"I never thought I would be sitting across a table from Paul O'Neill," says Reich, who was Clinton's Labor secretary. O'Neill was President Bush's first Treasury secretary.
The encounter encapsulated the diversity of Obama's economic team. The Illinois senator is "very, very insistent" on getting views from across a political and ideological spectrum, says Jason Furman, who directs economic policy for Obama's campaign and referees weekly conference calls to generate ideas.
Billionaire investor Warren Buffett and Jared Bernstein of the left-leaning Economic Policy Institute have been asked to provide advice to Obama. The team also includes veterans of the Clinton administration — some of whom helped write the legislation that tore down the regulatory walls between banking and investment firms — and others, such as Reich, who think that such deregulation of financial markets laid the groundwork for today's problems.
"It was a mistake," says Reich, who had left the Clinton administration by the time the president signed the legislation.
Thomas "Mack" McLarty, Clinton's former White House chief of staff, and New Jersey Gov. Jon Corzine, a former Goldman Sachs CEO who was in the Senate at the time, say abuses proliferated because the Bush administration refused to enforce protections within the law.
"The goal shouldn't be just to facilitate business, but to protect the public," says Corzine, another Wall Street veteran whom Obama has consulted.
In recent days, Obama has sought advice about the financial crisis from Summers and two other Clinton administration veterans — Rubin, who preceded Summers as Treasury secretary, and former White House economic adviser Laura D'Andrea Tyson. Obama also has spoken with Volcker, 81, an emeritus professor of economics at Princeton University who chaired the Federal Reserve under Carter and Ronald Reagan.
All are deficit hawks likely to give Obama "fiscally conservative" advice, says Leon Panetta, who was Clinton's chief of staff and budget director. Volcker and Rubin also are veterans of major financial crises: Volcker is hailed for ending the double-digit inflation of the 1970s, Rubin for preventing the Mexican government from defaulting on its debts in the 1990s.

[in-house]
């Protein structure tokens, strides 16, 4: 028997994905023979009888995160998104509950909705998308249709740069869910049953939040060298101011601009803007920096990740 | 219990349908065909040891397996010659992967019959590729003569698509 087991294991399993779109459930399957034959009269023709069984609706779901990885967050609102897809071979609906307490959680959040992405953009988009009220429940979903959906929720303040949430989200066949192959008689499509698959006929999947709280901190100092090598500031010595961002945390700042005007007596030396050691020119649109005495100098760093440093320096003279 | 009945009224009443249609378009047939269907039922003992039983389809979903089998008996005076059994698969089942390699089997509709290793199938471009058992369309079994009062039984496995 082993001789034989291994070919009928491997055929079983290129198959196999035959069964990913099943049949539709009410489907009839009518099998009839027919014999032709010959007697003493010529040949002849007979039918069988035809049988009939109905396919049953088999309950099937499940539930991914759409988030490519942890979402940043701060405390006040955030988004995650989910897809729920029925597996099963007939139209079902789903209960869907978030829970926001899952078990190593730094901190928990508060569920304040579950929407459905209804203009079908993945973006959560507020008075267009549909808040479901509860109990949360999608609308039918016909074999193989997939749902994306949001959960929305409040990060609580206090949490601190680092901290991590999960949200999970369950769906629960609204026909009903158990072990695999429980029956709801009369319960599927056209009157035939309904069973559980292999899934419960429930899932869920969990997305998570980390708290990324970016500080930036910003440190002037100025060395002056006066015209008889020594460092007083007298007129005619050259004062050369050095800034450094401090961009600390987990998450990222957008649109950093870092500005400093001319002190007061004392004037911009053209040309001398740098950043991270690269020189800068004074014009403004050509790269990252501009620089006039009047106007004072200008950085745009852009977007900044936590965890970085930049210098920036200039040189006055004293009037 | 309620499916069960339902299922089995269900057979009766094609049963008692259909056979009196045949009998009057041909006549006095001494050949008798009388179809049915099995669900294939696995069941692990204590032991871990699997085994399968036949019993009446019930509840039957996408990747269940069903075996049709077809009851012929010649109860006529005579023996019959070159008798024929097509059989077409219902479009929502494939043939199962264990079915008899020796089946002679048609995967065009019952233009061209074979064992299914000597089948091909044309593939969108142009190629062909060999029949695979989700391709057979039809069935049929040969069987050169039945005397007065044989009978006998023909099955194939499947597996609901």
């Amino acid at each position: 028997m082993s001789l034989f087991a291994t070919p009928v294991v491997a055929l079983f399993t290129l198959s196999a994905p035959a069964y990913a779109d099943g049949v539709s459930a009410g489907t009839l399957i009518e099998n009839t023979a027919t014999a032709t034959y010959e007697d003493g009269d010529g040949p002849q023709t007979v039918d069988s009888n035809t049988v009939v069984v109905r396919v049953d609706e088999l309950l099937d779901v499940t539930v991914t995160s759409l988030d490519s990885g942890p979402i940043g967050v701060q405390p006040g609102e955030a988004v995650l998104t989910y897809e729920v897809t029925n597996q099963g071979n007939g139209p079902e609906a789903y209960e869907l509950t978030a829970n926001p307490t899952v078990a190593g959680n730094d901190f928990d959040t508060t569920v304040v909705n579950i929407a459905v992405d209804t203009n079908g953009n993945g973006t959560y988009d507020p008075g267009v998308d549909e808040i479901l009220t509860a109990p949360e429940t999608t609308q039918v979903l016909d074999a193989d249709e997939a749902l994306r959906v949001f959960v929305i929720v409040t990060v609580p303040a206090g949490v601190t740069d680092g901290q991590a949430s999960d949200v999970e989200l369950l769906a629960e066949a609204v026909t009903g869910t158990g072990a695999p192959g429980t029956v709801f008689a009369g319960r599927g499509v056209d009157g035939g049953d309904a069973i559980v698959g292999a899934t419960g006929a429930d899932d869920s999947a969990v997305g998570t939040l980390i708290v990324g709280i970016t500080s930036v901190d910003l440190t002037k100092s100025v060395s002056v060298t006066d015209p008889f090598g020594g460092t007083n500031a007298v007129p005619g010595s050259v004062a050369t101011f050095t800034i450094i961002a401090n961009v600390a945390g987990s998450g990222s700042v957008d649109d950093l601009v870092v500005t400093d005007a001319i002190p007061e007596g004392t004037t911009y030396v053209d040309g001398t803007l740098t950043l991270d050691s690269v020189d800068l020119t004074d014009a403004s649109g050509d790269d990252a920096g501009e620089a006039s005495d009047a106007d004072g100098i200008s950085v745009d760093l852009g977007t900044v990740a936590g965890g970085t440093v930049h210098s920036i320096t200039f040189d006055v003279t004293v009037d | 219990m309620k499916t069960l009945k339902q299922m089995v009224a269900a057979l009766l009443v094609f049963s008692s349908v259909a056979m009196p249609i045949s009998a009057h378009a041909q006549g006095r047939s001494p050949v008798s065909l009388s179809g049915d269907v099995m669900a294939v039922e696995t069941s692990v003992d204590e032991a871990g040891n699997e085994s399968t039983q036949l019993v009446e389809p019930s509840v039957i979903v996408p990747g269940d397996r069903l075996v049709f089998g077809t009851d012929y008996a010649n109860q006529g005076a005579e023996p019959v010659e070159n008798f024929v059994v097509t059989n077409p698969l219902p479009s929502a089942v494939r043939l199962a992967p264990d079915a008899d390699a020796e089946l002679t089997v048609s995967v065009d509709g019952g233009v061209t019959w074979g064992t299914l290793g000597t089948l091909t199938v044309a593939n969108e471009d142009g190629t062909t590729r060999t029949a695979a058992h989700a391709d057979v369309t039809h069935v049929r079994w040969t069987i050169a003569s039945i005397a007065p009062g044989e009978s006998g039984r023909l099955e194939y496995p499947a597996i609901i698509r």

Several of Obama's advisers have ties to companies mired in the Wall Street crisis. Tyson is on the board of Morgan Stanley, which paid her $350,830 in stock and cash in 2006, according to Securities and Exchange Commission records.
Rubin is a senior adviser to Citigroup, a company embroiled in the crisis surrounding subprime mortgages that have been given to high-risk borrowers. Rubin's compensation from Citigroup in 2005 was $17 million, according to the SEC.
Another Obama adviser, William Donaldson, is a former Republican SEC chairman who once infuriated some on Wall Street by pushing for tougher regulations on hedge funds and mutual funds. Donaldson also is on the advisory council of a firm that's been retained by a former CEO of AIG. He says he has "no role at all" in the AIG matter.
Big business at the table
McCain's economic team is a far-flung enterprise, including dozens of specialists from Wall Street, universities and conservative think tanks — most dedicated to Republican ideals of low taxes and less regulation.